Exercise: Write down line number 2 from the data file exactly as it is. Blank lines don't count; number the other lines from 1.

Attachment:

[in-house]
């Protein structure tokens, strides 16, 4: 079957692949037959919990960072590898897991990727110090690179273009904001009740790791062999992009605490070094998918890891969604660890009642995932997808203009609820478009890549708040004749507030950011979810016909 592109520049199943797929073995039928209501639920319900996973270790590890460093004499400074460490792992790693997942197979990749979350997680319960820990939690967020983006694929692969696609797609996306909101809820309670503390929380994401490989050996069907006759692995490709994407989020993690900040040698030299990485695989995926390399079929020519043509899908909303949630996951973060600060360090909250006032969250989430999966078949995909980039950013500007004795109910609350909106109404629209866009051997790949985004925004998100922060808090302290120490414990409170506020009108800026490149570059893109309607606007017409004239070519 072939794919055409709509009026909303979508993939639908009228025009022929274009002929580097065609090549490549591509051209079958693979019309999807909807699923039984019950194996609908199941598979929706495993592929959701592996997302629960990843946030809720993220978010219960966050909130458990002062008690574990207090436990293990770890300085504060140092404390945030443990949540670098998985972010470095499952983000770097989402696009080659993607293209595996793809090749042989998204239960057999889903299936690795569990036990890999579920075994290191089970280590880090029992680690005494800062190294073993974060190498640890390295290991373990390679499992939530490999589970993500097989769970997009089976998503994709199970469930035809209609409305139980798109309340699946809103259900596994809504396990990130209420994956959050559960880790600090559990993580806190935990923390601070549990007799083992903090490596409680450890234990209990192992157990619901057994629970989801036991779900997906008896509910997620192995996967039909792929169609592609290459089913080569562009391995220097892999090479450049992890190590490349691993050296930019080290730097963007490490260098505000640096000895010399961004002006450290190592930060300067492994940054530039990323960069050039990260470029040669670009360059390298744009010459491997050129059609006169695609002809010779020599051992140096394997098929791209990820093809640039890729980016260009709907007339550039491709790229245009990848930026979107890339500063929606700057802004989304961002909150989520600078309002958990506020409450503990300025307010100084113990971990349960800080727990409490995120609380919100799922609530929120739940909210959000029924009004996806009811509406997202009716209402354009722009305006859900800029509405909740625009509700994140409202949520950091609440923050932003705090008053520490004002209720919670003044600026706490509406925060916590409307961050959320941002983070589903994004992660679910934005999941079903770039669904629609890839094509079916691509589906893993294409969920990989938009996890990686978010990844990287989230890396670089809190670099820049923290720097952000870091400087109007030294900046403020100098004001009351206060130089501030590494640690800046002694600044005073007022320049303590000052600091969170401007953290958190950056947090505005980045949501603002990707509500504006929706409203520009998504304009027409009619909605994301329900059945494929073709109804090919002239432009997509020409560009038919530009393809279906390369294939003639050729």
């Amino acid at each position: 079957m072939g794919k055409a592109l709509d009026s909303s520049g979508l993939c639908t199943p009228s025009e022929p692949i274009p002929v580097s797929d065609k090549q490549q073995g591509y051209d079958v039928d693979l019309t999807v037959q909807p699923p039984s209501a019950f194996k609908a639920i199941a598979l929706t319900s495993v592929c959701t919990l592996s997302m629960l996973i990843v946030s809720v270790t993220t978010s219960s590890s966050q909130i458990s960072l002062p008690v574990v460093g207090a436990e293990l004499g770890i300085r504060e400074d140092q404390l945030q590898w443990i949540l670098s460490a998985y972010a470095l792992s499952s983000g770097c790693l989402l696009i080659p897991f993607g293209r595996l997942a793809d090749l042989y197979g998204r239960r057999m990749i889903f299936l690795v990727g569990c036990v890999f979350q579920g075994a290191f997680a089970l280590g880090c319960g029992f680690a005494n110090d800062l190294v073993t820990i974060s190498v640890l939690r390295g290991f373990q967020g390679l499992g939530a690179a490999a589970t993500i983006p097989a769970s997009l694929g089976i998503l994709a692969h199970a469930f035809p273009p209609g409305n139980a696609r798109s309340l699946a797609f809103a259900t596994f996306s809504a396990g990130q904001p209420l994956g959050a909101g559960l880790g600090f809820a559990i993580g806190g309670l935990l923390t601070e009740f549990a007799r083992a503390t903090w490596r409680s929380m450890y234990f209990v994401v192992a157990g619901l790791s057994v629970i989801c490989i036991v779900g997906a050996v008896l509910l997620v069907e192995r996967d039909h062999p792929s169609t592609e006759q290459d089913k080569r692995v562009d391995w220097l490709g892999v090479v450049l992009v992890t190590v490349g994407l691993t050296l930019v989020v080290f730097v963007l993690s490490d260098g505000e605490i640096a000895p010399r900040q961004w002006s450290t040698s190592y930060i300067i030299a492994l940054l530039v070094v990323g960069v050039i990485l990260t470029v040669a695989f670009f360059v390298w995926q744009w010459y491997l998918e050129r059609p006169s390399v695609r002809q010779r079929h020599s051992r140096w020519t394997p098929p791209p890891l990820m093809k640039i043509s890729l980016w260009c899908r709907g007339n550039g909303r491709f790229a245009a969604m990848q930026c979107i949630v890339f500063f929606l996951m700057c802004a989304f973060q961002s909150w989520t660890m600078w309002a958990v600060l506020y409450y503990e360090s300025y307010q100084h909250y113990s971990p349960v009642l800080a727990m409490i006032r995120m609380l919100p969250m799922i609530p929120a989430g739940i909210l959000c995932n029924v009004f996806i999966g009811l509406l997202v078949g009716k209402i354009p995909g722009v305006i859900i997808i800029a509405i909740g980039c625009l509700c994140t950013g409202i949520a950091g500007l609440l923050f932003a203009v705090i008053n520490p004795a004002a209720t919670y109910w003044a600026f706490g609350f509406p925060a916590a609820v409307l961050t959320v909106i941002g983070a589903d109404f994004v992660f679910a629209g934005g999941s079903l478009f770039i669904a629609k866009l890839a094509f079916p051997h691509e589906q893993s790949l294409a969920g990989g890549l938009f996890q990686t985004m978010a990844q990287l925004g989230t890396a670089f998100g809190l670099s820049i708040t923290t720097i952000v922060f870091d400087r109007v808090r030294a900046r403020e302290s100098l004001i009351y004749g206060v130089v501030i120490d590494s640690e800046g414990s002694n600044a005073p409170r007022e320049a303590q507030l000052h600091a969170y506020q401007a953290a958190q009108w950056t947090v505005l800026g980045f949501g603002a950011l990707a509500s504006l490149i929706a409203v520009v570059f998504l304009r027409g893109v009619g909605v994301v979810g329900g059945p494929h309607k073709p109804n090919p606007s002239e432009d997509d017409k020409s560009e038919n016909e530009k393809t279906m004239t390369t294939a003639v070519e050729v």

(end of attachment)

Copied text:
């Protein structure tokens, strides 16, 4: 079957692949037959919990960072590898897991990727110090690179273009904001009740790791062999992009605490070094998918890891969604660890009642995932997808203009609820478009890549708040004749507030950011979810016909 592109520049199943797929073995039928209501639920319900996973270790590890460093004499400074460490792992790693997942197979990749979350997680319960820990939690967020983006694929692969696609797609996306909101809820309670503390929380994401490989050996069907006759692995490709994407989020993690900040040698030299990485695989995926390399079929020519043509899908909303949630996951973060600060360090909250006032969250989430999966078949995909980039950013500007004795109910609350909106109404629209866009051997790949985004925004998100922060808090302290120490414990409170506020009108800026490149570059893109309607606007017409004239070519 072939794919055409709509009026909303979508993939639908009228025009022929274009002929580097065609090549490549591509051209079958693979019309999807909807699923039984019950194996609908199941598979929706495993592929959701592996997302629960990843946030809720993220978010219960966050909130458990002062008690574990207090436990293990770890300085504060140092404390945030443990949540670098998985972010470095499952983000770097989402696009080659993607293209595996793809090749042989998204239960057999889903299936690795569990036990890999579920075994290191089970280590880090029992680690005494800062190294073993974060190498640890390295290991373990390679499992939530490999589970993500097989769970997009089976998503994709199970469930035809209609409305139980798109309340699946809103259900596994809504396990990130209420994956959050559960880790600090559990993580806190935990923390601070549990007799083992903090490596409680450890234990209990192992157990619901057994629970989801036991779900997906008896509910997620192995996967039909792929169609592609290459089913080569562009391995220097892999090479450049992890190590490349691993050296930019080290730097963007490490260098505000640096000895010399961004002006450290190592930060300067492994940054530039990323960069050039990260470029040669670009360059390298744009010459491997050129059609006169695609002809010779020599051992140096394997098929791209990820093809640039890729980016260009709907007339550039491709790229245009990848930026979107890339500063929606700057802004989304961002909150989520600078309002958990506020409450503990300025307010100084113990971990349960800080727990409490995120609380919100799922609530929120739940909210959000029924009004996806009811509406997202009716209402354009722009305006859900800029509405909740625009509700994140409202949520950091609440923050932003705090008053520490004002209720919670003044600026706490509406925060916590409307961050959320941002983070589903994004992660679910934005999941079903770039669904629609890839094509079916691509589906893993294409969920990989938009996890990686978010990844990287989230890396670089809190670099820049923290720097952000870091400087109007030294900046403020100098004001009351206060130089501030590494640690800046002694600044005073007022320049303590000052600091969170401007953290958190950056947090505005980045949501603002990707509500504006929706409203520009998504304009027409009619909605994301329900059945494929073709109804090919002239432009997509020409560009038919530009393809279906390369294939003639050729």